In the moments after India secured an unlikely draw at the SCG, Australia’s captain Tim Paine privately conceded to R Ashwin that he had made himself “look the fool” by calling the touring spin bowler a “d*******” and then following up by dropping his third catch of the day.
Fewer than 24 hours later, Paine elected to publicly apologise for poor behaviour on the field throughout the Sydney Test while also conceding that his darkening mood ultimately contributed to his team’s failure to close out victory over India as his usually supple gloves clanged vital chances offered up by Rishabh Pant and Hanuma Vihari.
At the age of 36, nearly 18 months after he had originally pondered retirement at the end of the 2019 Ashes, Paine is well aware that in terms of both performance and behaviour he cannot afford anymore days like the final one of the SCG Test, and made that much patently clear after jumping into the media seat as a last-minute substitute for Nathan Lyon.
“International cricket at the moment with the hub life and in the bubble you have a fair bit of time to yourself and last night for me was one of those moments to sit back and reflect on the Test match. I think it was important to address some things from yesterday,” Paine said. “I want to apologise for the way I went about things yesterday. I’m someone who prides themselves on the way I lead this team and yesterday was a poor reflection of that.
“My leadership wasn’t good enough, I let the pressure of the game get to me, it affected my mood and then from there affected my performance. Yesterday when I came off the ground my reflection was purely on my wicketkeeping. Sitting back last night and reflecting on the whole game, I think I said to our players yesterday I’ve had a really poor game as a leader, not so much as a captain but certainly as a leader.
“I’m a captain who wants to enjoy the game. I’m a captain who wants to play the game with a smile on their face and yesterday I fell short of my expectations and our team standards. So I’m human, I want to apologise for the mistakes that I made yesterday. It’s certainly not a reflection of the way I want to lead this team. We’ve set really high standards over the last 18 months and yesterday was a bit of a blip on the radar and something that I felt I needed to come out and address.”
On reflection, Paine recognised that his mood had been poor for several days before the conclusion of the match, reflected in his ICC fine for dissent when questioning a not out verdict via the DRS during India’s first innings. He will speak to the team once they reconvene in Brisbane ahead of the series decider that begins on Friday.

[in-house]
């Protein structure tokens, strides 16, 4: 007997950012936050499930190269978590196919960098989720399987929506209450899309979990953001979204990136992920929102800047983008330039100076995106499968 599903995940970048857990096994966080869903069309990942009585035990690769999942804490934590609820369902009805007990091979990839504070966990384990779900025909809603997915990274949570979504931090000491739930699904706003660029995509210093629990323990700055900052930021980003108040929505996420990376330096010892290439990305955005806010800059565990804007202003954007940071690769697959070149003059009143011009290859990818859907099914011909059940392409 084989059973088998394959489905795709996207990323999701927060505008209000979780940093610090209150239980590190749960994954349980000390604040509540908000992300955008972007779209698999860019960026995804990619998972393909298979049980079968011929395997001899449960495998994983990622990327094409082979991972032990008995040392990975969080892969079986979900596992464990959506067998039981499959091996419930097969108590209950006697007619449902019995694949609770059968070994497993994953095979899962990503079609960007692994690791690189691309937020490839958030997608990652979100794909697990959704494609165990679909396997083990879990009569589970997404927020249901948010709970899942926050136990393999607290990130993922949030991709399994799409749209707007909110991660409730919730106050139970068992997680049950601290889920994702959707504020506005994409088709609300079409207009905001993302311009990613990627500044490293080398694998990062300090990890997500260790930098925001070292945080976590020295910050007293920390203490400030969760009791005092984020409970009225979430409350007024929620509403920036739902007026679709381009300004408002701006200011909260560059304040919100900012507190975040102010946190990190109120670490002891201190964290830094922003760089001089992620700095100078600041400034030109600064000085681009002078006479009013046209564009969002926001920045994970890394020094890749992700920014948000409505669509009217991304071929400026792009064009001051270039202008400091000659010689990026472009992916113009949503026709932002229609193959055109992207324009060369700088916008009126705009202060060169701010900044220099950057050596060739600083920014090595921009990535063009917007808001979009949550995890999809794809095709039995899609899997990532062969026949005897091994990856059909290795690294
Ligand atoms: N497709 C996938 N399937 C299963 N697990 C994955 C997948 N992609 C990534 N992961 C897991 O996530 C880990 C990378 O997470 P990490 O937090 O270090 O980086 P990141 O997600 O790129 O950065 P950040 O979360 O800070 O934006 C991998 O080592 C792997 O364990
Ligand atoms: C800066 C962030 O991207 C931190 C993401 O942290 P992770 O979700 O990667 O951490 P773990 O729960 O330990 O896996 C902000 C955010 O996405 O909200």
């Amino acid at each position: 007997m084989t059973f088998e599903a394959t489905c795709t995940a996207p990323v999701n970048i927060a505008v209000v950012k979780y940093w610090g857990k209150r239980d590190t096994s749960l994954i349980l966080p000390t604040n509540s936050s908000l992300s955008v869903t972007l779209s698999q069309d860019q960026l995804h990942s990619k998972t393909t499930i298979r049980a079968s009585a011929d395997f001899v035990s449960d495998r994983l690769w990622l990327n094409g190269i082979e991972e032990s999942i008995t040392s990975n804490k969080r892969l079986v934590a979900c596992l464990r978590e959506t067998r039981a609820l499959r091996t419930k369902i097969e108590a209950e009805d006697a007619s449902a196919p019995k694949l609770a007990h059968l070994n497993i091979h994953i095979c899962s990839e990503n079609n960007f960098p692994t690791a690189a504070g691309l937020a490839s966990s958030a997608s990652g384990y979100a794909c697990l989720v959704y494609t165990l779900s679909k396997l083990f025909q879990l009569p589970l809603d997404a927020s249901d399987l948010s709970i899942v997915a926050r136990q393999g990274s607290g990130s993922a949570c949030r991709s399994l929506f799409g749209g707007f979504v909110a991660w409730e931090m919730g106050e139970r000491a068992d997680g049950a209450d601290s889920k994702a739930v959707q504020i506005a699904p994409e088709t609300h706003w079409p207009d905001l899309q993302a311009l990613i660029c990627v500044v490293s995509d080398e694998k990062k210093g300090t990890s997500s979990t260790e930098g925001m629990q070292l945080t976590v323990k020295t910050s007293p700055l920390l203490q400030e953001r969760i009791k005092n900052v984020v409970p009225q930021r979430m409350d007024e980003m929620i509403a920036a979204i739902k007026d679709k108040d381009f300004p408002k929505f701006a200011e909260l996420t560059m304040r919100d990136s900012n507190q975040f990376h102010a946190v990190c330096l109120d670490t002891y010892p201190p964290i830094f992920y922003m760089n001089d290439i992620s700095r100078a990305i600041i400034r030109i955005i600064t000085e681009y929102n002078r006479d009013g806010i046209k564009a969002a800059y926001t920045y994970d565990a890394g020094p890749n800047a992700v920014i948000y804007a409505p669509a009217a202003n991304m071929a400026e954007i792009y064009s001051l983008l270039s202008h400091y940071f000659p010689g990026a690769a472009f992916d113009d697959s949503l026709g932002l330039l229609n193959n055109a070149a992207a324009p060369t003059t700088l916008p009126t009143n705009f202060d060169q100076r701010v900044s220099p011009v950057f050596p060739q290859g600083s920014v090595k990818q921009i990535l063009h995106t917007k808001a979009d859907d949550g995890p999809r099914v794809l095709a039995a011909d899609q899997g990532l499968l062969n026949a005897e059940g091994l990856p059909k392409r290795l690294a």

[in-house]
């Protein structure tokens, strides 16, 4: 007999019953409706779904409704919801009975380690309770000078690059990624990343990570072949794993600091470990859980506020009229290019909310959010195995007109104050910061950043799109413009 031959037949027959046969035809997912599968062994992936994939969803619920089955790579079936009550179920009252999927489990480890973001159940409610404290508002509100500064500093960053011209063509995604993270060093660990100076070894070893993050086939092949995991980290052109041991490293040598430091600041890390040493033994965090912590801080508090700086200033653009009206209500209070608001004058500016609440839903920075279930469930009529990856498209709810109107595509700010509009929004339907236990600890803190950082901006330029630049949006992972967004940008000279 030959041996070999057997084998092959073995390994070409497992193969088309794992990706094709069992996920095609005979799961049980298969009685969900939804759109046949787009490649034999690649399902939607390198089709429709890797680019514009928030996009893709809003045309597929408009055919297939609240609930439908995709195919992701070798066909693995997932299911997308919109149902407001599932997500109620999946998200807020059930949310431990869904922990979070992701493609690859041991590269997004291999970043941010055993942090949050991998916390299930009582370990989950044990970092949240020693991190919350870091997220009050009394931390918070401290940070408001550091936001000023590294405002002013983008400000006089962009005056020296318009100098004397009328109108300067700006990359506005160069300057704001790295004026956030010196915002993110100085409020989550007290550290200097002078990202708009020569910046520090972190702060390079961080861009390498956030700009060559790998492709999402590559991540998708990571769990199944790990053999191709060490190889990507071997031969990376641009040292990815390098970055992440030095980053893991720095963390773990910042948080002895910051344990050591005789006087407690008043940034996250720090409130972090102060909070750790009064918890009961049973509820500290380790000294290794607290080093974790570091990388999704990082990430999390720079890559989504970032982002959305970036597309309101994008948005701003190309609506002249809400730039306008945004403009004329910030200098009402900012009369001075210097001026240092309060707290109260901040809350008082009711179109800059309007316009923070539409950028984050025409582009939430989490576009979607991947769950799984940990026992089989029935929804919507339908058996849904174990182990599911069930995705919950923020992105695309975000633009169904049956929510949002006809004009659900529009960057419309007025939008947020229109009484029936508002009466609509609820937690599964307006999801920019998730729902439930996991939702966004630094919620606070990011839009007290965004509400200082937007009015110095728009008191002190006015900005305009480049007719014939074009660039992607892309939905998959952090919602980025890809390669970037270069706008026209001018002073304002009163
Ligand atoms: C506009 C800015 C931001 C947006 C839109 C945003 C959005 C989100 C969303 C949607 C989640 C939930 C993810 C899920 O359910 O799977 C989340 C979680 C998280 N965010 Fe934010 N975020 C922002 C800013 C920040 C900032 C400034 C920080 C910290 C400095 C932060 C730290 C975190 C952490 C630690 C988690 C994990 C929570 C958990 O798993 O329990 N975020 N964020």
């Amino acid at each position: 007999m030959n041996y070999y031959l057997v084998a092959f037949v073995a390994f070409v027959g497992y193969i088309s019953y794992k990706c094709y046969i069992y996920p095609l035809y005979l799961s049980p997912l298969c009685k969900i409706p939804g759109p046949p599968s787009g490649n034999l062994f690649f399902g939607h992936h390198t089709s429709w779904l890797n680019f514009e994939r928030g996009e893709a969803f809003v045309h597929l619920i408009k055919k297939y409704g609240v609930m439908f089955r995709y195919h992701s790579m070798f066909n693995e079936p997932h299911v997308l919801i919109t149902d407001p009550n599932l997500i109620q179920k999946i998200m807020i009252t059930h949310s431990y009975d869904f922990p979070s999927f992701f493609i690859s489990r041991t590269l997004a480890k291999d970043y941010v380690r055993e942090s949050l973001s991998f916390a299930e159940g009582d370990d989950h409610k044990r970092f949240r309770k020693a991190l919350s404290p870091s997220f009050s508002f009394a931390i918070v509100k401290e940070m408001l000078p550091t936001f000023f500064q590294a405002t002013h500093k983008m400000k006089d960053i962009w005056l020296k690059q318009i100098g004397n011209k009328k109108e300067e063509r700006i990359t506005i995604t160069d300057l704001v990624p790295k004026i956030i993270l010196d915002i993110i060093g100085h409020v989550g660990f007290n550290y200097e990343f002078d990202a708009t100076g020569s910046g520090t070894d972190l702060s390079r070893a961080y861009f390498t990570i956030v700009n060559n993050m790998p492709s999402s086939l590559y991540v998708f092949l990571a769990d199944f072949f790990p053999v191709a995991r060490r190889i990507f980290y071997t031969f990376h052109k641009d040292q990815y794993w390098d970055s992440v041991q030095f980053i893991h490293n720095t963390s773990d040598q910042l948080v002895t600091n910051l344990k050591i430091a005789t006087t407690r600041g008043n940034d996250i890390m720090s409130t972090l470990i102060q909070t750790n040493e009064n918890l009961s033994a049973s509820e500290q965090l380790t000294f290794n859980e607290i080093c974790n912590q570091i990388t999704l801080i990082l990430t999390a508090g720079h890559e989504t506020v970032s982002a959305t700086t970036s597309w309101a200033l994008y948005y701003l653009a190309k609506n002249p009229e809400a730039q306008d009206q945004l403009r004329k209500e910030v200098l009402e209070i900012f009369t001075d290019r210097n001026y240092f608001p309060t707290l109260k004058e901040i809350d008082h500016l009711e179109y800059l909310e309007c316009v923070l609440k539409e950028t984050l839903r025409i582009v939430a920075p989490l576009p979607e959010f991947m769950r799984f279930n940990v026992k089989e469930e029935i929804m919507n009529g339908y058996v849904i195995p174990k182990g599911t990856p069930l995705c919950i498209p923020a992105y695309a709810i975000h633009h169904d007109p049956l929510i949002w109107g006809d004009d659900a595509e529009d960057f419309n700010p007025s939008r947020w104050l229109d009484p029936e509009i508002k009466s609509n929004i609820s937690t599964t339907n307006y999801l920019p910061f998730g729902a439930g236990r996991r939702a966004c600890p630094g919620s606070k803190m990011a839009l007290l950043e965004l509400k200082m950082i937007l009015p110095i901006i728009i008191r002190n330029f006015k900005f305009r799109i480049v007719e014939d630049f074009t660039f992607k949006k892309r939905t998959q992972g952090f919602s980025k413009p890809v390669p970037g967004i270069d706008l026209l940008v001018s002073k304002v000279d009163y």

“Bitterly disappointed with the way I went about it. I felt my mood throughout the whole Test match was probably a little bit off, the way I spoke to the umpires early on day two was also unacceptable,” he said. “I’ve got to cop that on the chin, it’s not the way I want to lead this Australian team, certainly not a reflection of how I want to do it going forward. I always talk to our players about playing this game on skill and not on emotion and yesterday I fell short of my own standards and expectations.”
Paine noted how his increasing levels of agitation ultimately led to him being too tense and stiff in the shoulders and hands, leading to the dropped chances that went a long way towards averting defeat for India. However he was also firm that in recognising this, he would work to get back to his best at the Gabba and had not considered giving the captaincy or the wicketkeeping gloves away.
“Normally for a wicketkeeper if I’m dropping catches then I’ve looked at the technical stuff and that was okay, so for me I think it was all around my mood, being a bit tense, and not being focused on my number one job at the time, which is to catch the ball,” he said. “I was distracted by other stuff and a little bit agitated and grumpy at times. So for me the best version of Tim Paine playing cricket and wicketkeeping and captaining is someone who’s got a smile on his face, someone who is enjoying the game and when I’m like that, I’m a very good wicketkeeper.
“I think if you pretend yesterday was okay, and my behaviour was okay and my wicketkeeping was okay then you’ve probably got a problem. But I’ve said a few times in the last six months I feel like I’m actually getting better as a cricketer. I’ve played my best cricket in the last six months, yesterday was a poor day.”
Asked whether he had set back the regeneration of the Australian team, a long process going back to the infamy of the Newlands scandal in 2018, Paine said he and the team wanted to be known for setting high standards of behaviour, rather than the opprobrium he has faced for the way he carried himself at the SCG.
“I think the standards we’ve set ourselves over the last two and a half years has been a really high standard and we want that,” Paine said. “We know people around the country look up to us and look to us for leadership and our kids look up to us as heroes. So we know people expect that from us now and we understand that’s how it is and we sign up for that and I was the one who fell short of that yesterday.
“I spoke to JL [Justin Langer], Andrew McDonald and Matthew Mott – and that was exactly what I said, I felt I had a really poor game in terms of my leadership and that affected our team.
“I raised it with [Langer] and said – look, there’s little things, I’m normally a pretty relaxed person in the changerooms. And even when we were batting in this Test, I was on edge – I was wandering around the changerooms. I couldn’t sit still, couldn’t watch and I think that added to the tension in our changerooms and I pride myself on, if anything, taking the tension out of our changeroom, not adding to it.”
Daniel Brettig is an assistant editor at ESPNcricinfo. @danbrettig